Annie Pootoogook was the daughter of the late Eegyvudluk Pootoogook and Napachie Pootoogook, both artists themselves. She came from a great artistic background, which included her uncles Qaqaq and Kiugak Ashoona, as well as Kananginak Pootoogook. Annie revered her famous grandmother Pitseolak Ashoona; as a young girl she remembered Pitseolak bringing her drawings to the print shop.
Born in 1969, Annie grew up in Kinngait (Cape Dorset). When she was old enough, she used to go camping with her parents. She always had a great interest in drawing. At the Co-op, we provided her with paper and coloured pencil, and her early work was really promising. Many of her drawings recalled her childhood memories of camping; she often drew images of the inside of the tent, and her drawings of Coleman stoves were just great.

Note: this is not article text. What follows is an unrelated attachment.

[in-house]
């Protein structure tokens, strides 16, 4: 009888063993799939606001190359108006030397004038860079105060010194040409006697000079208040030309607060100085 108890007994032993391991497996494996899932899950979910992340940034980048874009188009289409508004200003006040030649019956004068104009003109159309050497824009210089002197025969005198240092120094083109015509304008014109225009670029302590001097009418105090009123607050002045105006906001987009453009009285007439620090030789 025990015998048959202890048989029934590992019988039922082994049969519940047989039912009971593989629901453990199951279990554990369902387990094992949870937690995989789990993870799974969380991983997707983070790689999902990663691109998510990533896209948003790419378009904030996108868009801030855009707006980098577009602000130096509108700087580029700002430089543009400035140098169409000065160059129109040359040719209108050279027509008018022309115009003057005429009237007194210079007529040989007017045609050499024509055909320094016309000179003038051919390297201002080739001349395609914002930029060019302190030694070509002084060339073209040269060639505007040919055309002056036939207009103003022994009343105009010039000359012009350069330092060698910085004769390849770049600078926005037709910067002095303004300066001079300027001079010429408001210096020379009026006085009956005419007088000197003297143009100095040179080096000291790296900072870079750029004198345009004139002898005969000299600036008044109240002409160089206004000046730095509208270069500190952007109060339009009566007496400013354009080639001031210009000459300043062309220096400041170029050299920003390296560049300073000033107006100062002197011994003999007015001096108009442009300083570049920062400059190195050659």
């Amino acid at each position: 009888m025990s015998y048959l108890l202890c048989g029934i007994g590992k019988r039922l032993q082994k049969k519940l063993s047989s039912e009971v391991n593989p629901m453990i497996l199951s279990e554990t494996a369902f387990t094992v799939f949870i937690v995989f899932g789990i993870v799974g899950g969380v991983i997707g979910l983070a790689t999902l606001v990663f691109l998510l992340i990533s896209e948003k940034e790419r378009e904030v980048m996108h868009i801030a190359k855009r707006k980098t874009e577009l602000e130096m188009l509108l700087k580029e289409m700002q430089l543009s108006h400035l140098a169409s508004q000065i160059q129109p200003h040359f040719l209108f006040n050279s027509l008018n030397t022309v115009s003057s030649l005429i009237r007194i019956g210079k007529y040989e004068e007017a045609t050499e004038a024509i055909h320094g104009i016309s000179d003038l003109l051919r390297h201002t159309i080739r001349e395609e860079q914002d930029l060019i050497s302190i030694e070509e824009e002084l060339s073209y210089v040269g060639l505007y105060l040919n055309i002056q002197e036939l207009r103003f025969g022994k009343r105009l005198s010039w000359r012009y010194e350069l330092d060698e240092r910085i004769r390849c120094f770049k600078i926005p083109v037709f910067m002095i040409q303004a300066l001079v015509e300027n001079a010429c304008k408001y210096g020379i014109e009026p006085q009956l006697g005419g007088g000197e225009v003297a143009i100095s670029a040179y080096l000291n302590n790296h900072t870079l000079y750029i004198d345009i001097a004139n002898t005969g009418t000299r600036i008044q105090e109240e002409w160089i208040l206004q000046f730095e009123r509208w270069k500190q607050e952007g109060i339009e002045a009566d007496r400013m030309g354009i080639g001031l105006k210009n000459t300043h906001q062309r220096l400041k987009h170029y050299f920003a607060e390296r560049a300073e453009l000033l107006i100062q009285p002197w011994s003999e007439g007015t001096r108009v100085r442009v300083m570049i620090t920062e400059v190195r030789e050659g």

After a few years, Annie moved on to very different subject matter, which reflected the many changes in the lifestyle of the North. She travelled to Scotland for an artist residency and she said being away for two months was something to remember! Some of her drawings show her time in Scotland.
Annie was not afraid or shy when she started to draw disturbing scenes. She drew about life around her and these subjects were simply part of that. She thought about these problems, such as alcohol and drugs, and once said to me that there needed to be more help from the Nunavut government, such as treatment centres.
She had her own hard times but she was a great artist and a very good lady. Her family and friends and all of Cape Dorset will miss her.
This is a tribute from the Winter 2016 issue of the Inuit Art Quarterly.